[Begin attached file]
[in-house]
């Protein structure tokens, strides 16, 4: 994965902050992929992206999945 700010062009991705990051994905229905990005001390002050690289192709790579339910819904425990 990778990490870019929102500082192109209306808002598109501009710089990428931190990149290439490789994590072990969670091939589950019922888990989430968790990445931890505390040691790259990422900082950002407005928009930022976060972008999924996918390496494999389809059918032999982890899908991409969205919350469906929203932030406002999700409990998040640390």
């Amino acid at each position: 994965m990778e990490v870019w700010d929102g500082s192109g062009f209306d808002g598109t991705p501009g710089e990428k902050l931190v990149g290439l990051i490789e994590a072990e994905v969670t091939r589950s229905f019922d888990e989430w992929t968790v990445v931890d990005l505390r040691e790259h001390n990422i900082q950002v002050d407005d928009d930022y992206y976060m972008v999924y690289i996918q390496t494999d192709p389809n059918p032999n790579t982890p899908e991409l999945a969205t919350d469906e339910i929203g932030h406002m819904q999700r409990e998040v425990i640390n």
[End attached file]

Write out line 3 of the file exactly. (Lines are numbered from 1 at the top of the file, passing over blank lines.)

């Amino acid at each position: 994965m990778e990490v870019w700010d929102g500082s192109g062009f209306d808002g598109t991705p501009g710089e990428k902050l931190v990149g290439l990051i490789e994590a072990e994905v969670t091939r589950s229905f019922d888990e989430w992929t968790v990445v931890d990005l505390r040691e790259h001390n990422i900082q950002v002050d407005d928009d930022y992206y976060m972008v999924y690289i996918q390496t494999d192709p389809n059918p032999n790579t982890p899908e991409l999945a969205t919350d469906e339910i929203g932030h406002m819904q999700r409990e998040v425990i640390n």